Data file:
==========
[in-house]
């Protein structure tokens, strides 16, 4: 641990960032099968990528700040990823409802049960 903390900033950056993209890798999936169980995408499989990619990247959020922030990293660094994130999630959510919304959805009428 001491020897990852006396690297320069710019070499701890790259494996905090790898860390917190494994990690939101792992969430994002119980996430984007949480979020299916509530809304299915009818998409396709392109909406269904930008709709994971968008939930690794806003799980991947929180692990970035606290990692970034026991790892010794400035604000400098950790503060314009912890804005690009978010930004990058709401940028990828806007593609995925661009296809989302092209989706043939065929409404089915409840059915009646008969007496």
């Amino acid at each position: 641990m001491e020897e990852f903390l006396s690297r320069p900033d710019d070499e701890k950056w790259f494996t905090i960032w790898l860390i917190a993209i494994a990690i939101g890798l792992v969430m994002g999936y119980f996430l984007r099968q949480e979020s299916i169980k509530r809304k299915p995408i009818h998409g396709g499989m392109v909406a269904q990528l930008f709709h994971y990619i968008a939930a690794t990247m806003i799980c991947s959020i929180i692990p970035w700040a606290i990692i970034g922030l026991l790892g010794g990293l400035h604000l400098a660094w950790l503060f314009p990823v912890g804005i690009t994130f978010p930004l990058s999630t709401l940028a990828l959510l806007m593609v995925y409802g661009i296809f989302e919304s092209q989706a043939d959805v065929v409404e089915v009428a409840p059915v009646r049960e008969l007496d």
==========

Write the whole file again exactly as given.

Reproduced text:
[in-house]
């Protein structure tokens, strides 16, 4: 641990960032099968990528700040990823409802049960 903390900033950056993209890798999936169980995408499989990619990247959020922030990293660094994130999630959510919304959805009428 001491020897990852006396690297320069710019070499701890790259494996905090790898860390917190494994990690939101792992969430994002119980996430984007949480979020299916509530809304299915009818998409396709392109909406269904930008709709994971968008939930690794806003799980991947929180692990970035606290990692970034026991790892010794400035604000400098950790503060314009912890804005690009978010930004990058709401940028990828806007593609995925661009296809989302092209989706043939065929409404089915409840059915009646008969007496």
């Amino acid at each position: 641990m001491e020897e990852f903390l006396s690297r320069p900033d710019d070499e701890k950056w790259f494996t905090i960032w790898l860390i917190a993209i494994a990690i939101g890798l792992v969430m994002g999936y119980f996430l984007r099968q949480e979020s299916i169980k509530r809304k299915p995408i009818h998409g396709g499989m392109v909406a269904q990528l930008f709709h994971y990619i968008a939930a690794t990247m806003i799980c991947s959020i929180i692990p970035w700040a606290i990692i970034g922030l026991l790892g010794g990293l400035h604000l400098a660094w950790l503060f314009p990823v912890g804005i690009t994130f978010p930004l990058s999630t709401l940028a990828l959510l806007m593609v995925y409802g661009i296809f989302e919304s092209q989706a043939d959805v065929v409404e089915v009428a409840p059915v009646r049960e008969l007496d």